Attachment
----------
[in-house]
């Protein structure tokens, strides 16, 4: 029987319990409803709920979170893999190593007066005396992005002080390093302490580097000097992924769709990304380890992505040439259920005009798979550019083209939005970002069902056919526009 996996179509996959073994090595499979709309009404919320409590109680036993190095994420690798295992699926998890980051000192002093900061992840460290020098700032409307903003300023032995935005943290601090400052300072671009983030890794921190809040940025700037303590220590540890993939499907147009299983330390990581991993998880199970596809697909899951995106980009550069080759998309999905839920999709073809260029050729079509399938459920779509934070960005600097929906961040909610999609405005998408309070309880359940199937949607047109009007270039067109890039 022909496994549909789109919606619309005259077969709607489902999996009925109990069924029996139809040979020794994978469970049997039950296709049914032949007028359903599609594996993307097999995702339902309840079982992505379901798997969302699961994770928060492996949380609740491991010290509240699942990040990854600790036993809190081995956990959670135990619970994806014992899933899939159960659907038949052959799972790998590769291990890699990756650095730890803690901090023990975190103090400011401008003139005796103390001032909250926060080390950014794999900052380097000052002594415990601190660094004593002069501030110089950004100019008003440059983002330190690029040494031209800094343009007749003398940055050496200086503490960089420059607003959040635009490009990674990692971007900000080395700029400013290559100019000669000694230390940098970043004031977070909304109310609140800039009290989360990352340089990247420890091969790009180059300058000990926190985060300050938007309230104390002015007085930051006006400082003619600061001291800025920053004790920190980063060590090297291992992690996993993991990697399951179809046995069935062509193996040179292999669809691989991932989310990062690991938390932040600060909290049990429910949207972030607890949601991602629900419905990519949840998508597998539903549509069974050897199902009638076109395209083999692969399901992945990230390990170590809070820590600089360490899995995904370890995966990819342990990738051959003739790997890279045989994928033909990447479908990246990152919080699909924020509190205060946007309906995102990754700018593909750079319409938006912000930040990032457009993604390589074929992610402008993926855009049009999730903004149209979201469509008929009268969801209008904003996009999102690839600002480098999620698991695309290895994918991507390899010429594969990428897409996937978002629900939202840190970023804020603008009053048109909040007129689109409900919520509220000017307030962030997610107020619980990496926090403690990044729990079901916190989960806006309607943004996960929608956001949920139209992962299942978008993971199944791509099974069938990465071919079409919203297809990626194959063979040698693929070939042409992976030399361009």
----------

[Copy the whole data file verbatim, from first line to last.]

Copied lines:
[in-house]
């Protein structure tokens, strides 16, 4: 029987319990409803709920979170893999190593007066005396992005002080390093302490580097000097992924769709990304380890992505040439259920005009798979550019083209939005970002069902056919526009 996996179509996959073994090595499979709309009404919320409590109680036993190095994420690798295992699926998890980051000192002093900061992840460290020098700032409307903003300023032995935005943290601090400052300072671009983030890794921190809040940025700037303590220590540890993939499907147009299983330390990581991993998880199970596809697909899951995106980009550069080759998309999905839920999709073809260029050729079509399938459920779509934070960005600097929906961040909610999609405005998408309070309880359940199937949607047109009007270039067109890039 022909496994549909789109919606619309005259077969709607489902999996009925109990069924029996139809040979020794994978469970049997039950296709049914032949007028359903599609594996993307097999995702339902309840079982992505379901798997969302699961994770928060492996949380609740491991010290509240699942990040990854600790036993809190081995956990959670135990619970994806014992899933899939159960659907038949052959799972790998590769291990890699990756650095730890803690901090023990975190103090400011401008003139005796103390001032909250926060080390950014794999900052380097000052002594415990601190660094004593002069501030110089950004100019008003440059983002330190690029040494031209800094343009007749003398940055050496200086503490960089420059607003959040635009490009990674990692971007900000080395700029400013290559100019000669000694230390940098970043004031977070909304109310609140800039009290989360990352340089990247420890091969790009180059300058000990926190985060300050938007309230104390002015007085930051006006400082003619600061001291800025920053004790920190980063060590090297291992992690996993993991990697399951179809046995069935062509193996040179292999669809691989991932989310990062690991938390932040600060909290049990429910949207972030607890949601991602629900419905990519949840998508597998539903549509069974050897199902009638076109395209083999692969399901992945990230390990170590809070820590600089360490899995995904370890995966990819342990990738051959003739790997890279045989994928033909990447479908990246990152919080699909924020509190205060946007309906995102990754700018593909750079319409938006912000930040990032457009993604390589074929992610402008993926855009049009999730903004149209979201469509008929009268969801209008904003996009999102690839600002480098999620698991695309290895994918991507390899010429594969990428897409996937978002629900939202840190970023804020603008009053048109909040007129689109409900919520509220000017307030962030997610107020619980990496926090403690990044729990079901916190989960806006309607943004996960929608956001949920139209992962299942978008993971199944791509099974069938990465071919079409919203297809990626194959063979040698693929070939042409992976030399361009």